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Health Disparities in HIV/AIDS, Viral Hepatitis, STDs, and TB

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African Americans/Blacks

HIV/AIDS


In 2011, the diagnosis rate for HIV cases in the United States was 15.8 per 100,000 population and 60.4 among Blacks. Of 197,090 diagnoses of HIV-infection from 2008-2011, Blacks/African Americans accounted for:

  • 47% of the total
  • 64% of women
  • 66% of infections attributed to heterosexual contact
  • 67% of children, ages < 13
Photo of African American family

In 2010, the death rate for blacks was higher (25.0 per 100,000) compared with any other racial ethnicity group (3.0 whites). Blacks represented 49% of all deaths with HIV in 2010. A recent study showed that blacks diagnosed with HIV are less likely than other groups to be linked to care, retained in care, receive antiretroviral treatment and achieve adequate viral suppression.

African American Males

African American men accounted for 42% of HIV cases diagnosed among men in 2011. A majority (72%) of African American men with HIV contracted the disease by male to male contact while 19% contracted HIV through heterosexual exposure.

African American Females

Among African American women, high risk heterosexual contact was the most frequently cited mode of transmission, accounting for 89% of cases diagnosed in 2011.

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Sexually Transmitted Diseases (STD)


Gonorrhea

In 2010, 69% of all reported cases of gonorrhea occurred among blacks. The rate of gonorrhea among blacks in 2010 was 432.5 cases per 100,000 population, which was 18.7 times the rate among whites (23.1). This disparity has changed little in recent years. This disparity was larger for black men (22.2 times) than for black women (16.2 times).

Chlamydia

In 2010, the overall rate among blacks in the United States was 1,167.5 cases per 100,000, a 4.0% increase from the 2009 rate of 1,122.2 cases per 100,000. The rate of chlamydia among black women was over seven times the rate among white women (1,536.5 and 205.1 per 100,000 women, respectively). The chlamydia rate among black men was almost 11 times the rate among white men (761.8 and 69.9 cases per 100,000 men, respectively).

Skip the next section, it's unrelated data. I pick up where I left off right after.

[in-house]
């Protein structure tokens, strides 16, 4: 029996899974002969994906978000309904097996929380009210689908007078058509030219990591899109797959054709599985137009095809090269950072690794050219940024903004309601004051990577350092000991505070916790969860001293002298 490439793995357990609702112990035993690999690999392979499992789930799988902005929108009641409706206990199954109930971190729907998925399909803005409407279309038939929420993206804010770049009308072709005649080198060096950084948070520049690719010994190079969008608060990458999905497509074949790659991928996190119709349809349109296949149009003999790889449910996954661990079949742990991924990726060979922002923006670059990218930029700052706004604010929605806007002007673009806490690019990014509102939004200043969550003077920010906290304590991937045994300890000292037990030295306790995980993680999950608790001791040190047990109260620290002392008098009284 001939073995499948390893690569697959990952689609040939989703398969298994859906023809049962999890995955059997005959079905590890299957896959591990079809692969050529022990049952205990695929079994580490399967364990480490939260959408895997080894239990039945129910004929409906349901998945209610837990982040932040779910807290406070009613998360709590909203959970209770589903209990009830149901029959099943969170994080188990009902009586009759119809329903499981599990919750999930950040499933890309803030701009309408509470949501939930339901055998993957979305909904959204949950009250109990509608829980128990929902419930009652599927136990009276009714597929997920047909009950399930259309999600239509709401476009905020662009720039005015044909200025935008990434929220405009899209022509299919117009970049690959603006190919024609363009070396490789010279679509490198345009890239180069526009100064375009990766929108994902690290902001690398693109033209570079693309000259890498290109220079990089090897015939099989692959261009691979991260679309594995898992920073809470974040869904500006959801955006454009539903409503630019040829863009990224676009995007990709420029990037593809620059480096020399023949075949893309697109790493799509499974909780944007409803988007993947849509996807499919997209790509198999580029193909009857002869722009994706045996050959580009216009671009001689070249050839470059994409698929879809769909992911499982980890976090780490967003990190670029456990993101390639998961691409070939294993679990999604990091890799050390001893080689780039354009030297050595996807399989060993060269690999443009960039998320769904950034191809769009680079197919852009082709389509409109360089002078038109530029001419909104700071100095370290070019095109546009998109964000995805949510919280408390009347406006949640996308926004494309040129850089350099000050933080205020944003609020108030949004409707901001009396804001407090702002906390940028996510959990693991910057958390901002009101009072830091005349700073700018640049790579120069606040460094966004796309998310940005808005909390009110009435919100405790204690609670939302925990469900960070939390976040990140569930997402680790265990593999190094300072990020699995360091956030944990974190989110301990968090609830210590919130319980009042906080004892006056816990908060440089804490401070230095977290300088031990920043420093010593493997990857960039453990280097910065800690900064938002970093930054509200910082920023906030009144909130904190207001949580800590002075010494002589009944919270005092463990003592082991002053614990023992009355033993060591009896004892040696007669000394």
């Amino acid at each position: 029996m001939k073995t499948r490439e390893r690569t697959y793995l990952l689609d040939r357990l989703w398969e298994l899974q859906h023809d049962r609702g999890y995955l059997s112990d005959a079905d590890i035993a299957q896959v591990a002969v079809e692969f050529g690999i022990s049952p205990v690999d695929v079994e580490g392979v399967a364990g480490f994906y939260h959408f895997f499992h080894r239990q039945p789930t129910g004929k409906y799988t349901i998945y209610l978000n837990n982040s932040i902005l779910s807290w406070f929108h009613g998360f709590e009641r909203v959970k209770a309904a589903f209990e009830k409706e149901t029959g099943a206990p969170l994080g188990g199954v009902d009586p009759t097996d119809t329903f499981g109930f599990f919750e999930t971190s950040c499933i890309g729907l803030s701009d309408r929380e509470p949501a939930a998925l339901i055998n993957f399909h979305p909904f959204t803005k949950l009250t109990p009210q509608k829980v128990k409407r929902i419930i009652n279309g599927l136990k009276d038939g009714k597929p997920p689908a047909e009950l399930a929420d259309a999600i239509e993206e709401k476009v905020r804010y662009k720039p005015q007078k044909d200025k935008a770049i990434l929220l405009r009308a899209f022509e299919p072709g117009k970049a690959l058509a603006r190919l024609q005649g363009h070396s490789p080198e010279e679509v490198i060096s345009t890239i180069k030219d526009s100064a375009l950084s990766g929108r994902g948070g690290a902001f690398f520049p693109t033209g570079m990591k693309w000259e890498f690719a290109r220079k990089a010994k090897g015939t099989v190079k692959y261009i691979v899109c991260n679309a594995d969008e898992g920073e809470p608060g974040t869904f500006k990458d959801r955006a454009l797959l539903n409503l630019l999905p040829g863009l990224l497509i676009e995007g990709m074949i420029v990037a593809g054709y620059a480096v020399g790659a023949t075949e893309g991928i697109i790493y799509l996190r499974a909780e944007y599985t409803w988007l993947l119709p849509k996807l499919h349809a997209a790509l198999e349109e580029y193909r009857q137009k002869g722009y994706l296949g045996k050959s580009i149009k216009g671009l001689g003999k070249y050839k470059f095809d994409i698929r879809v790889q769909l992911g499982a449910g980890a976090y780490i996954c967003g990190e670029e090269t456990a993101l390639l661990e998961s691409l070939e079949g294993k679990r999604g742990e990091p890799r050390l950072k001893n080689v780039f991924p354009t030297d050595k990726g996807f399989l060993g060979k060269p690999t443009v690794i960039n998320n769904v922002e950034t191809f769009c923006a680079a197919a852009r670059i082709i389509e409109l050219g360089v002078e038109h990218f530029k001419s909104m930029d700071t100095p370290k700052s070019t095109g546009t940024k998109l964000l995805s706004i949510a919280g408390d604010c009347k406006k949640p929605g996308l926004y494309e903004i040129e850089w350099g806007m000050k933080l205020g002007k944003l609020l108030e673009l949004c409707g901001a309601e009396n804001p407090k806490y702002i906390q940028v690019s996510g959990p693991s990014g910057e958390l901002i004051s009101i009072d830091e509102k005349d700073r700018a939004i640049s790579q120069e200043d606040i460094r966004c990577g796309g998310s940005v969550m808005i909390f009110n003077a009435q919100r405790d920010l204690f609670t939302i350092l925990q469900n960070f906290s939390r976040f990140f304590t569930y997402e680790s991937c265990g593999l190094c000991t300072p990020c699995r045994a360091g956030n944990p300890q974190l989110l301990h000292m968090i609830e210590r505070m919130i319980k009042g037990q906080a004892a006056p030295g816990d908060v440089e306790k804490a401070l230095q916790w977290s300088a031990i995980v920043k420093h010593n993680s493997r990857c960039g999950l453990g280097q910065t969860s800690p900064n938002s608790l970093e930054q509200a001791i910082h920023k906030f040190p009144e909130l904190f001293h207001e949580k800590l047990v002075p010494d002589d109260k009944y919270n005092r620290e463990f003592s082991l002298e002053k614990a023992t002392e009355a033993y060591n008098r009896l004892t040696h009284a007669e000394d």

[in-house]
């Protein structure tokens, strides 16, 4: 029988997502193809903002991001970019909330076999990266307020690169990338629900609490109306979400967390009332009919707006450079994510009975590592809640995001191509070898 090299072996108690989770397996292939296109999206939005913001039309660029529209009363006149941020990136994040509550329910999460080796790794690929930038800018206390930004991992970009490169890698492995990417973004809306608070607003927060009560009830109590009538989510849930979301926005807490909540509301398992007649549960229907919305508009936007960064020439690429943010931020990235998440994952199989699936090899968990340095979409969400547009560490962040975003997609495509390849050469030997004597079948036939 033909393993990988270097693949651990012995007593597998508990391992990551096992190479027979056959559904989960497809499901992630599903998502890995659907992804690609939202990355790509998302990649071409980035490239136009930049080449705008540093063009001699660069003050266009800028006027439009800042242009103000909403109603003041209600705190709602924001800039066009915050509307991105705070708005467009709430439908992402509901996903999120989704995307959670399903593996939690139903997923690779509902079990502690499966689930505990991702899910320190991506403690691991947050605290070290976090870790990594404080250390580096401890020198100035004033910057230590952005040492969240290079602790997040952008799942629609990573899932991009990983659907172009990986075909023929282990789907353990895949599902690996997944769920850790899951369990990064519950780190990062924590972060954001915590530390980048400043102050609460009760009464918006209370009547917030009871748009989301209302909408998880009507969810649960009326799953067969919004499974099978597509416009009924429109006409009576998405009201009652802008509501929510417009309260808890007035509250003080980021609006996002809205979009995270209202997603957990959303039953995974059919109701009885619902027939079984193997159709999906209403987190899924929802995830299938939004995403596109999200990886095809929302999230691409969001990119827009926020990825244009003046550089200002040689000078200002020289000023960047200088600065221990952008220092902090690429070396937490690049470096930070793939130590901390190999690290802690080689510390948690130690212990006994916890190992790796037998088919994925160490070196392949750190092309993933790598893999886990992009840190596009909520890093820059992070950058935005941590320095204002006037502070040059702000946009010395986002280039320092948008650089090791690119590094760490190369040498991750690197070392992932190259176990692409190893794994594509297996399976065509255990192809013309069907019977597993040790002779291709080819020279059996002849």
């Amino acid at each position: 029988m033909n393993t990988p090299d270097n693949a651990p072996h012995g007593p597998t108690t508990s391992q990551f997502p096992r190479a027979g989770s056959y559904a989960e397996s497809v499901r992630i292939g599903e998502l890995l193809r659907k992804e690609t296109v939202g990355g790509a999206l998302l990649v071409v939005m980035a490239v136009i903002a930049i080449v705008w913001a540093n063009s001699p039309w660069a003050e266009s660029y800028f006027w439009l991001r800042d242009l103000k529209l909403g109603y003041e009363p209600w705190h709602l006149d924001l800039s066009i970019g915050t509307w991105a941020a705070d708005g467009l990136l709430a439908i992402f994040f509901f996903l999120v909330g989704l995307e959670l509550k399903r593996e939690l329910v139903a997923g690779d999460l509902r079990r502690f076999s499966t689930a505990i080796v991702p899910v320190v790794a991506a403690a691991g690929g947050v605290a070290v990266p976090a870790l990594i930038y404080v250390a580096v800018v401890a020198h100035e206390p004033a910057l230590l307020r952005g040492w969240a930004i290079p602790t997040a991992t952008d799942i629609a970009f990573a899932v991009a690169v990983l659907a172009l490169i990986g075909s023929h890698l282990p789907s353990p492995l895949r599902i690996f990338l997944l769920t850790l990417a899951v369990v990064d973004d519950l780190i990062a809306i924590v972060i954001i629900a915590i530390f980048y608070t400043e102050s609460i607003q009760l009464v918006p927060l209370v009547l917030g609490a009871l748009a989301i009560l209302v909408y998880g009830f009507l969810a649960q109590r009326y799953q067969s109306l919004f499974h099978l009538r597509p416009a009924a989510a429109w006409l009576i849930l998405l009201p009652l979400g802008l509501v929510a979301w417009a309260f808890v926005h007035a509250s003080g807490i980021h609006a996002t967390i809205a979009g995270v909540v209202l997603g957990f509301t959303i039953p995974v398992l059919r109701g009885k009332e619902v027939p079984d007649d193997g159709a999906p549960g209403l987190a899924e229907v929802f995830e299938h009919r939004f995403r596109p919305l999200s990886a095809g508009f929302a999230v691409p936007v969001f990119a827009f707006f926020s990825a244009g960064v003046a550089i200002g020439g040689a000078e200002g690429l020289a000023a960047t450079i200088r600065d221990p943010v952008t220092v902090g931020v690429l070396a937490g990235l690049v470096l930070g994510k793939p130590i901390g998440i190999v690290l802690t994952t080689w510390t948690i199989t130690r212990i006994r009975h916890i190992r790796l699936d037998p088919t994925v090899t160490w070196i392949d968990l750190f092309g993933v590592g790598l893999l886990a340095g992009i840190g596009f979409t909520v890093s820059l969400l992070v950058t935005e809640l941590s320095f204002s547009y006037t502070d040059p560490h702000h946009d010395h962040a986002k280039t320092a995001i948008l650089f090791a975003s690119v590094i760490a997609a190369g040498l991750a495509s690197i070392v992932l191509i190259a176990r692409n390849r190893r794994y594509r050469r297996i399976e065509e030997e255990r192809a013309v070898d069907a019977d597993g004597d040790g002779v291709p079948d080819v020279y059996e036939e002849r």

Syphilis

African American coupleDuring 2009–2010, the rate of primary and secondary (P&S) syphilis among blacks decreased 8.7% (from 18.4 to 16.8 cases per 100,000 population). In 2010, 47.4% of all cases reported to CDC were among blacks and 31.0% of all cases were among whites.

The overall 2010 rate for blacks was eight times the rate for whites, while the 2009 rate was 9.2 times the rate for whites. In 2010, the rate of P&S syphilis among black men was 7.1 times the rate among white men; the rate among black women was 21 times the rate among white women.

In 2010, the rate of congenital syphilis was 33.1 cases per 100,000 live births among blacks. Race/ethnicity for cases of congenital syphilis is based on the mother’s race/ethnicity. This rates was 12.3 times the rate among whites (2.7 cases per 100,000 live births).

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Viral Hepatitis


Acute Hepatitis A

During the past 10 years, there has been little difference between the rates of acute hepatitis A among white non-Hispanics and black non-Hispanics. The 2011 rates for these groups were 0.29 and 0.27 cases per 100,000 population, respectively.

Acute Hepatitis B

In 2011, the rate of acute hepatitis B was highest for Black non-Hispanics (1.4 cases per 100,000 population).

Acute Hepatitis C

During 2002–2010, the incidence rate of acute hepatitis C remained below 0.5 cases per 100,000. The rate of hepatitis C among Black non-Hispanics increased 27.3% (to 0.14 case per 100,000 population in 2011).

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Tuberculosis (TB)


In 2010, 84% of all reported TB cases occurred in racial and ethnic minorities.  Non-Hispanic blacks or African Americans accounted for 24% of TB cases in 2010. African Americans make up approximately 14% of the U.S. population, but accounted for 40% of TB cases in U.S.-born persons. Overall, 11,182 TB cases were reported to CDC from the 50 states and the District of Columbia in 2010.

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